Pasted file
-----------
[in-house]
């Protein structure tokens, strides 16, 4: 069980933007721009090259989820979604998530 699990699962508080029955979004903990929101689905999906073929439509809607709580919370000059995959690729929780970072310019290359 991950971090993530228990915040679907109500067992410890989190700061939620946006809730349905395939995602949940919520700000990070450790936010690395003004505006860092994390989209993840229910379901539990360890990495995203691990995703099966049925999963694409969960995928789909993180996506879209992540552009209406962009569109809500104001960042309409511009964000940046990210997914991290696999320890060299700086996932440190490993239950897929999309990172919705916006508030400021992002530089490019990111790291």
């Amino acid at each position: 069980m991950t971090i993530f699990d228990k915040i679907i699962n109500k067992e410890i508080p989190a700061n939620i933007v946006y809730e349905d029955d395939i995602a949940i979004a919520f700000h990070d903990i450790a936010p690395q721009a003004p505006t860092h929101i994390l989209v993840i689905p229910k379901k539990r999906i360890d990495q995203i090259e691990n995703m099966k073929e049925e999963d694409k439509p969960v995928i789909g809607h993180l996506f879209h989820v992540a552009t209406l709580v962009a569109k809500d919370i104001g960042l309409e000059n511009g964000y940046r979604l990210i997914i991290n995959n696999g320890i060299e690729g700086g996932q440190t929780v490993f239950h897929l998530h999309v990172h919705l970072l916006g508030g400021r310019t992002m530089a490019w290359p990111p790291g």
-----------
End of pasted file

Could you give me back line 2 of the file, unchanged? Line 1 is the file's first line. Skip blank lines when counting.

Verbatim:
């Protein structure tokens, strides 16, 4: 069980933007721009090259989820979604998530 699990699962508080029955979004903990929101689905999906073929439509809607709580919370000059995959690729929780970072310019290359 991950971090993530228990915040679907109500067992410890989190700061939620946006809730349905395939995602949940919520700000990070450790936010690395003004505006860092994390989209993840229910379901539990360890990495995203691990995703099966049925999963694409969960995928789909993180996506879209992540552009209406962009569109809500104001960042309409511009964000940046990210997914991290696999320890060299700086996932440190490993239950897929999309990172919705916006508030400021992002530089490019990111790291």